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RE: [long] Re: I-D ACTION:draft-ietf-webdav-versioning-01.txt

From: Chris Kaler <ckaler@microsoft.com>
Date: Mon, 8 Feb 1999 22:39:34 -0800
Message-ID: <4FD6422BE942D111908D00805F3158DF0A757D18@RED-MSG-52>
To: "'Max Rible'" <max@glyphica.com>, WEBDAV WG <w3c-dist-auth@w3.org>
At 12:10 2/2/99 -0800, Chris Kaler wrote:
	>[CK] The point of using "giberish" in the draft is to reinforce
	>     that the server determines the value.  A server could make it
	>     giberish or something else.  One limitation we have is the
	>     strong reluctance in IETF to "munge" URLs.

Is there a document describing what the IETF folks mean when they describe
"mungeing" URLs?  The image that comes to mind is tacking on decorations
like # and ? with information after them, or creating extra namespaces like
the ones for configurations and checked-out files.
I see a URI as a three-dimensional phenomenon-taking us through a space
dimensioned by machine/protocol/port combinations (each unique one defining
a plane), directories (the vertical aspect of the plane, if you consider the
directory hierarchy unfolded completely) and files in directories (the
horizontal aspect of the plane, with files as chains following folders).  
Versioning adds a new dimension.  I see the headers as allowing us to add
that new dimension (version number, etc.) to the URI, rather than trying to
map the fourth dimension into other parts of the plane (which is what a
temporary file created for checkin/checkout purposes is).  Since headers
such as Revision-Id are already in use to provide that fourth dimension for
accessing concrete versions, using them to access temporaries seems to me
the least work to implement and the most consistent.  Of course, having
eight different things happen depending on three different headers you might
or might not send could be precisely what the IETF considers URL mungeing.
[CK] The term "URL" munging generally refers to taking stuff onto the URL to
pass
        additional information about the URL.  In the case of versioning,
you can use
        either # or ? as they have meaning.  For example, # is typically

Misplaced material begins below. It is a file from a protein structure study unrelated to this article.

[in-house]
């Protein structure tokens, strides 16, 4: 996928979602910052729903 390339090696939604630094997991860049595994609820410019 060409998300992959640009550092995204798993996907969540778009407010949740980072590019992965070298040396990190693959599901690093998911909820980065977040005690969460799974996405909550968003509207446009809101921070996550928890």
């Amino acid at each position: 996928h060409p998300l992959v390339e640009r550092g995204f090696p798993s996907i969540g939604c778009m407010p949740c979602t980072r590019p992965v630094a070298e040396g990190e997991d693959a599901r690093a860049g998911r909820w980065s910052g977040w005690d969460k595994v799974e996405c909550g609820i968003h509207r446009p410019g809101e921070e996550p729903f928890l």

filtered at the client.
        The ? might be a legitimate part of the URL.  There is already a
precedent for headers.
        Consider, for example, content-type.
	>[CK] I think it is important to remember that these are
protocol-level
	>     resources.  I would assume that the UI on top of the protocol
hides
	>     all this.  For example, you "checkout" and "checkin" based on
the
	>     resource name you desire.

For sufficiently general values of "based on", yes. :-)  The current
document gives the example of CHECKIN /tmp/VRJHJWE3493409 HTTP/1.1, which
makes no reference to the resource name involved.
[CK] You can really argue this one either way.  The CHECKOUT operation
created a
        new resource.  Either you CHECKIN the working resource, or you must
pass the
        working resource as a required header if you specify the checked out
resource.
        In this draft we chose to use the working resource since the server
created it, it
        can map it back to the original resource.  Personally, I don't see
the issue if the
        resource referenced is not user friendly.  This is a wire protocol.
The alternative
        is another header.  However, this is clear open to discussion and
debate.  :-)
As long as the user thinks they're checking in to the usual location, it
doesn't really matter, but things in the underlying implementation have a
way of percolating up to the user's view of the world.  It also makes life
easier for watching the requests as a programmer or administrator.
	>                                The working copy resource is part
of the
	>     implementation and isn't visible to the user.  As well, there
is
	>     always the DAV:displayname property.

Perhaps checked-out temporaries should have a property that points at their
original document and version?  Or should the lineage report suffice for
that purpose?
[CK] I think this is a good idea.
[re:  my idea for CHECKOUT/CHECKIN/UNCHECKOUT]
	>[CK] I don't think so.  The idea is that a CHECKOUT creates a
working copy.
	>     Technically this is not part of the revision graph for the
resource.